Control Engineering 2001: an automation odyssey
Every year seems an odyssey at Control Engineering, but with the start of the real new millennium around the corner, who can resist the reference? Unlike HAL 9000 computer's takeover in Arthur C. Clarke's 2001: A Space Odyssey, today's automation, controls, and instrumentation serve as tools. These tools sense, measure, decide, and actuate, transmitting data and information through manufa...
Every year seems an odyssey at Control Engineering , but with the start of the real new millennium around the corner, who can resist the reference?
Unlike HAL 9000 computer's takeover in Arthur C. Clarke's 2001: A Space Odyssey , today's automation, controls, and instrumentation serve as tools. These tools sense, measure, decide, and actuate, transmitting data and information through manufacturing, the enterprise, and beyond. (On late nights, it might seem like certain technologies are out to get us. But we know that's not the case...Don't we? Don't we?! )
Back in June, editors—with input from end-users, system integrators and automation vendors—chose article topics for 2001. As we get closer to the issue date, we refine, update, and flesh out topic details in context of latest industry developments and needs. This refining as we go keeps readers coming back for more, and keeps editors excited and interested.
Among vendors, integrators, and end-users, end-users are perhaps most-pressed for time and resources. Competitive pressures have made some sources even more cautious about sharing application knowledge.
If you're called upon by a Control Engineering editor to provide input in print, online, and via newsletters, please respond promptly to help teach what you've learned and give crucial encouragement to other Control Engineering readers, across more than 65 industries. For your best contact, see a staff listing with areas of coverage and e-mail addresses at www.controleng.com/mediainfo . Guidelines for contributing are there also.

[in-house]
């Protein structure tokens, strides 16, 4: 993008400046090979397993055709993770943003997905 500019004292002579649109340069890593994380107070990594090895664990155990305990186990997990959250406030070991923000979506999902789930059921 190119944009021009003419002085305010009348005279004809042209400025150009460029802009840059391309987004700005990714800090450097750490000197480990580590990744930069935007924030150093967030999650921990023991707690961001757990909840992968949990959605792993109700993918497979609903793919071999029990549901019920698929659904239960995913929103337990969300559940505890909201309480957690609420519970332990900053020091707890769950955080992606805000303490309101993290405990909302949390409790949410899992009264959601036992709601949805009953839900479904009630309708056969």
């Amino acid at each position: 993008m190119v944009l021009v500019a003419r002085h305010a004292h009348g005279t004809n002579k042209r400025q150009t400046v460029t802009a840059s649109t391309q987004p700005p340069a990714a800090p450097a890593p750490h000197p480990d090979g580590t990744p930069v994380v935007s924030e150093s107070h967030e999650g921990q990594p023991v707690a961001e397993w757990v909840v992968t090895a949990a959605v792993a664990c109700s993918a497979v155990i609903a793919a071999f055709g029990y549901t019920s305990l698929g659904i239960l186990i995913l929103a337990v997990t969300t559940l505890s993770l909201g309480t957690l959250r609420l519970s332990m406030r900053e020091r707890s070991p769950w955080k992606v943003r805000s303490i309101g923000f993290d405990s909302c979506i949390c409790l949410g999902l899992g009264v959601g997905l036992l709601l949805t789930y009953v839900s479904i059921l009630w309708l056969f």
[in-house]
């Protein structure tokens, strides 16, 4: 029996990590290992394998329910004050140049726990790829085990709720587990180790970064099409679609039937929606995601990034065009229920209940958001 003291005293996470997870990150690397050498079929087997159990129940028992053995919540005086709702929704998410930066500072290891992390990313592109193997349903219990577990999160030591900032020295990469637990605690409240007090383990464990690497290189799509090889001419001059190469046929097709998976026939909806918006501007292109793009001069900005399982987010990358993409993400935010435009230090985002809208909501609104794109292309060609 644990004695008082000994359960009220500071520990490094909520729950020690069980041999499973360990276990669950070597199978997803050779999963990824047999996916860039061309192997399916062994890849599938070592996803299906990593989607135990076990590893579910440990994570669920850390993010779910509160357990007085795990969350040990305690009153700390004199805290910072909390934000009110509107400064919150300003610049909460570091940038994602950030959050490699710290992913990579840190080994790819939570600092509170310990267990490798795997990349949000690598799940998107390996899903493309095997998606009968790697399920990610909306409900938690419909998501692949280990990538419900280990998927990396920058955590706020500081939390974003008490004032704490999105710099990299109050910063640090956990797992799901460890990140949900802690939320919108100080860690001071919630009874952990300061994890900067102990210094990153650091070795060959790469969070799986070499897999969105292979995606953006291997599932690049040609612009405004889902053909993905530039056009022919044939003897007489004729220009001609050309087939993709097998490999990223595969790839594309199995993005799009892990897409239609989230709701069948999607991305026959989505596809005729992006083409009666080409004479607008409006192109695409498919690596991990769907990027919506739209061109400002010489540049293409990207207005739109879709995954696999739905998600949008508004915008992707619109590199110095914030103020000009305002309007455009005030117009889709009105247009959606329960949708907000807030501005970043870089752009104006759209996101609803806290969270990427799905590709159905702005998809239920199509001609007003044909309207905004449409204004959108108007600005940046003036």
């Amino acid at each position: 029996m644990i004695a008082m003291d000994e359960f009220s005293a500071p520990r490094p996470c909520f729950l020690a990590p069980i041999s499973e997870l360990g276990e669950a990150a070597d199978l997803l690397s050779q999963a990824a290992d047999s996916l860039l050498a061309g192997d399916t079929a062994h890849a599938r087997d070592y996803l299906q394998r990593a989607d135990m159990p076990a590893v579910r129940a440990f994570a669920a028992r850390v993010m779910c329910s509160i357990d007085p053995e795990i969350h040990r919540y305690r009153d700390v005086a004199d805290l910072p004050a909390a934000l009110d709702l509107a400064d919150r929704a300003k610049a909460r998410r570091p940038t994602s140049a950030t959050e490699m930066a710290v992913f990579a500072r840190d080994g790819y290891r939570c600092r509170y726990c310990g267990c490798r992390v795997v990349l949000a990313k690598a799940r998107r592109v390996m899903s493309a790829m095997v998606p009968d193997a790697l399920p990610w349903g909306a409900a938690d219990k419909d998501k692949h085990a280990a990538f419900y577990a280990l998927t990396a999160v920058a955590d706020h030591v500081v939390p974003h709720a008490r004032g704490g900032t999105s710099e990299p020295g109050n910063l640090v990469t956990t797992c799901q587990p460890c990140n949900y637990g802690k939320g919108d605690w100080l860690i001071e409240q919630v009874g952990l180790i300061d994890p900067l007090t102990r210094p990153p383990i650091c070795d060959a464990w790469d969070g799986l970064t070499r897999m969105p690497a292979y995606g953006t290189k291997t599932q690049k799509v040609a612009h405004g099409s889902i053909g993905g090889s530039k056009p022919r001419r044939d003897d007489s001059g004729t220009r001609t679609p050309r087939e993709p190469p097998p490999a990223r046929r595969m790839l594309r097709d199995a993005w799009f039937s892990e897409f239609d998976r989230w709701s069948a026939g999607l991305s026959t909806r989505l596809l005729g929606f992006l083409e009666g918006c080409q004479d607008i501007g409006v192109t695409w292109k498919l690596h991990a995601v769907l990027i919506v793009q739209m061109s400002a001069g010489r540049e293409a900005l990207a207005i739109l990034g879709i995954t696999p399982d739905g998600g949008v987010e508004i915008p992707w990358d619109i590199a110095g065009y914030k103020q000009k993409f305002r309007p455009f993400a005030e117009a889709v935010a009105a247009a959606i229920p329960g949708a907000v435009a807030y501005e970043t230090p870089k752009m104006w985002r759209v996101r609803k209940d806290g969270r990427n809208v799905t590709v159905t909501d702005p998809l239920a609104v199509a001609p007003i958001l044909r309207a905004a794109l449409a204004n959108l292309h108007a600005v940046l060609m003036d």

To those who volunteered or provided information when asked this past year, thank you.
Cover topics in 2001 closely follow industry trends:
January: overall issue theme: Connecting the plant floor.
February: Automation investments.
March: Editors' Choice Awards—Editors pick the top products Control Engineering covered during year 2000, in our print issues, at Control Engineering Online , and e-newsletters.
April: Sensing: advanced, virtual, sensing for process control, and pressure sensing instrumentation.
May: System integration in action.
June: Special Report: Life-cycle customer services.
July: Integrated control.
Mid-July: Control Engineering Buyer's Guide print version, updated online by vendors: www.controleng.com/buyersguide .
August: Level sensing in hostile environments.
September: issue theme: Control and automation tools.
October: Wireless vs. wired networks.
November: Information integration.
December: Closed-loop integrated motors and controller units.
Mid-December: Control Engineering Automation Integrator Guide , also online at www.controleng.com/integrators .
Related software and "e-manufacturing" will be covered throughout the year.
Check out the full array of editorial topics and latest updates at Control Engineering Online in the Media Info section, upper left corner of www.controleng.com . Please consider participating in our 2001 automation odyssey in the spirit of Arthur C. Clarke's Second Law: "The only way of discovering the limits of the possible is to venture a little way past them into the impossible."
Mark T. Hoske, Editor-in-Chief email@example.com
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